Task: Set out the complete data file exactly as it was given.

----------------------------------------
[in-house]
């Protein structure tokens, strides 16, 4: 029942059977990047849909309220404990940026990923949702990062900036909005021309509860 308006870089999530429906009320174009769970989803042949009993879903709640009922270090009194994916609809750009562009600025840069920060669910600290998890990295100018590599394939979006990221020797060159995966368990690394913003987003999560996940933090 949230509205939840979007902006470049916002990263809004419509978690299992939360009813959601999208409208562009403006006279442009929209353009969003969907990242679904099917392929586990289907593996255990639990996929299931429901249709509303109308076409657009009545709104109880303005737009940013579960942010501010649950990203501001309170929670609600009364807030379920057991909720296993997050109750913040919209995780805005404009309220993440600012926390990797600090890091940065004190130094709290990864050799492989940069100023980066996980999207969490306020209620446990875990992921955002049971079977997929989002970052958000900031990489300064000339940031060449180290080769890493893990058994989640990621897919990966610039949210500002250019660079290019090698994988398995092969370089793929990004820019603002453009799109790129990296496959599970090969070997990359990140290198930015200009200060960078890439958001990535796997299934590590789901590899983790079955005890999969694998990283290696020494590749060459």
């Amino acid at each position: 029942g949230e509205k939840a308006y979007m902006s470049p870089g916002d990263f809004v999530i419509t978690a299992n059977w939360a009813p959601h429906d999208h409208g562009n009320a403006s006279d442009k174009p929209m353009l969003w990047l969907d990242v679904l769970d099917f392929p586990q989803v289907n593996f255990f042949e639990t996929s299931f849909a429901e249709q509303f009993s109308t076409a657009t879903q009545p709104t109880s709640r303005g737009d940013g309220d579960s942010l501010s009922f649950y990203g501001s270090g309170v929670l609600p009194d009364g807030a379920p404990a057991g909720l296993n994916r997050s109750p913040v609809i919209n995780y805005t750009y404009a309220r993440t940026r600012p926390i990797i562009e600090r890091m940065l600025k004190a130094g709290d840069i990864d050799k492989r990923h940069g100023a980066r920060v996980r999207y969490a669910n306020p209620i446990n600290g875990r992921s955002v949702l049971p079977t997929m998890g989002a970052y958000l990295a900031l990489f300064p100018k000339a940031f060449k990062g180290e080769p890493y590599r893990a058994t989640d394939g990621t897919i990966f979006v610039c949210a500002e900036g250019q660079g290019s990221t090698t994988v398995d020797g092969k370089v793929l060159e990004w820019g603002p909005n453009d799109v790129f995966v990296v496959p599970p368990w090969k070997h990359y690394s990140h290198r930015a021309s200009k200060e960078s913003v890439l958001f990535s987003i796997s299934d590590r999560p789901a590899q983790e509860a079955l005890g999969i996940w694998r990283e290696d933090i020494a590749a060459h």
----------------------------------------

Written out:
[in-house]
């Protein structure tokens, strides 16, 4: 029942059977990047849909309220404990940026990923949702990062900036909005021309509860 308006870089999530429906009320174009769970989803042949009993879903709640009922270090009194994916609809750009562009600025840069920060669910600290998890990295100018590599394939979006990221020797060159995966368990690394913003987003999560996940933090 949230509205939840979007902006470049916002990263809004419509978690299992939360009813959601999208409208562009403006006279442009929209353009969003969907990242679904099917392929586990289907593996255990639990996929299931429901249709509303109308076409657009009545709104109880303005737009940013579960942010501010649950990203501001309170929670609600009364807030379920057991909720296993997050109750913040919209995780805005404009309220993440600012926390990797600090890091940065004190130094709290990864050799492989940069100023980066996980999207969490306020209620446990875990992921955002049971079977997929989002970052958000900031990489300064000339940031060449180290080769890493893990058994989640990621897919990966610039949210500002250019660079290019090698994988398995092969370089793929990004820019603002453009799109790129990296496959599970090969070997990359990140290198930015200009200060960078890439958001990535796997299934590590789901590899983790079955005890999969694998990283290696020494590749060459």
């Amino acid at each position: 029942g949230e509205k939840a308006y979007m902006s470049p870089g916002d990263f809004v999530i419509t978690a299992n059977w939360a009813p959601h429906d999208h409208g562009n009320a403006s006279d442009k174009p929209m353009l969003w990047l969907d990242v679904l769970d099917f392929p586990q989803v289907n593996f255990f042949e639990t996929s299931f849909a429901e249709q509303f009993s109308t076409a657009t879903q009545p709104t109880s709640r303005g737009d940013g309220d579960s942010l501010s009922f649950y990203g501001s270090g309170v929670l609600p009194d009364g807030a379920p404990a057991g909720l296993n994916r997050s109750p913040v609809i919209n995780y805005t750009y404009a309220r993440t940026r600012p926390i990797i562009e600090r890091m940065l600025k004190a130094g709290d840069i990864d050799k492989r990923h940069g100023a980066r920060v996980r999207y969490a669910n306020p209620i446990n600290g875990r992921s955002v949702l049971p079977t997929m998890g989002a970052y958000l990295a900031l990489f300064p100018k000339a940031f060449k990062g180290e080769p890493y590599r893990a058994t989640d394939g990621t897919i990966f979006v610039c949210a500002e900036g250019q660079g290019s990221t090698t994988v398995d020797g092969k370089v793929l060159e990004w820019g603002p909005n453009d799109v790129f995966v990296v496959p599970p368990w090969k070997h990359y690394s990140h290198r930015a021309s200009k200060e960078s913003v890439l958001f990535s987003i796997s299934d590590r999560p789901a590899q983790e509860a079955l005890g999969i996940w694998r990283e290696d933090i020494a590749a060459h």